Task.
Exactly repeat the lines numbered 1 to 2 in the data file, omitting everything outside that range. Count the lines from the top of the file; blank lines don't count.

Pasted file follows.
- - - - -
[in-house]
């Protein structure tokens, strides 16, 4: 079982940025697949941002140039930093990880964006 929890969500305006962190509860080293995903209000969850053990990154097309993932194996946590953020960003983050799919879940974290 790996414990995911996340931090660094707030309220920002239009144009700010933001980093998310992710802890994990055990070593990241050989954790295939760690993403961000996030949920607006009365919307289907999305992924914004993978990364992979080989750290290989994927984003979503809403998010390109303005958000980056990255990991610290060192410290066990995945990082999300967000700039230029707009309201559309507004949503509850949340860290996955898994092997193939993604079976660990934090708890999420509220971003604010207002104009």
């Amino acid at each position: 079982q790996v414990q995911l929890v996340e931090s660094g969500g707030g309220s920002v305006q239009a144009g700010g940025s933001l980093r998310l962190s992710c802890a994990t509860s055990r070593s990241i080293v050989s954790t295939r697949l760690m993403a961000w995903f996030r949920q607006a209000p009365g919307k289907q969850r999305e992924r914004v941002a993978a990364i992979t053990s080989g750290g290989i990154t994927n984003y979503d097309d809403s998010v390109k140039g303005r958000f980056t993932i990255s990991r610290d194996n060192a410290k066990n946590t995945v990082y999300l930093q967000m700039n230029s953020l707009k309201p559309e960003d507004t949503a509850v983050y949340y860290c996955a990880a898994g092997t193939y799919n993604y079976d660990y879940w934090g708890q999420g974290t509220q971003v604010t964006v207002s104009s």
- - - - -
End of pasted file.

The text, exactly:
[in-house]
């Protein structure tokens, strides 16, 4: 079982940025697949941002140039930093990880964006 929890969500305006962190509860080293995903209000969850053990990154097309993932194996946590953020960003983050799919879940974290 790996414990995911996340931090660094707030309220920002239009144009700010933001980093998310992710802890994990055990070593990241050989954790295939760690993403961000996030949920607006009365919307289907999305992924914004993978990364992979080989750290290989994927984003979503809403998010390109303005958000980056990255990991610290060192410290066990995945990082999300967000700039230029707009309201559309507004949503509850949340860290996955898994092997193939993604079976660990934090708890999420509220971003604010207002104009």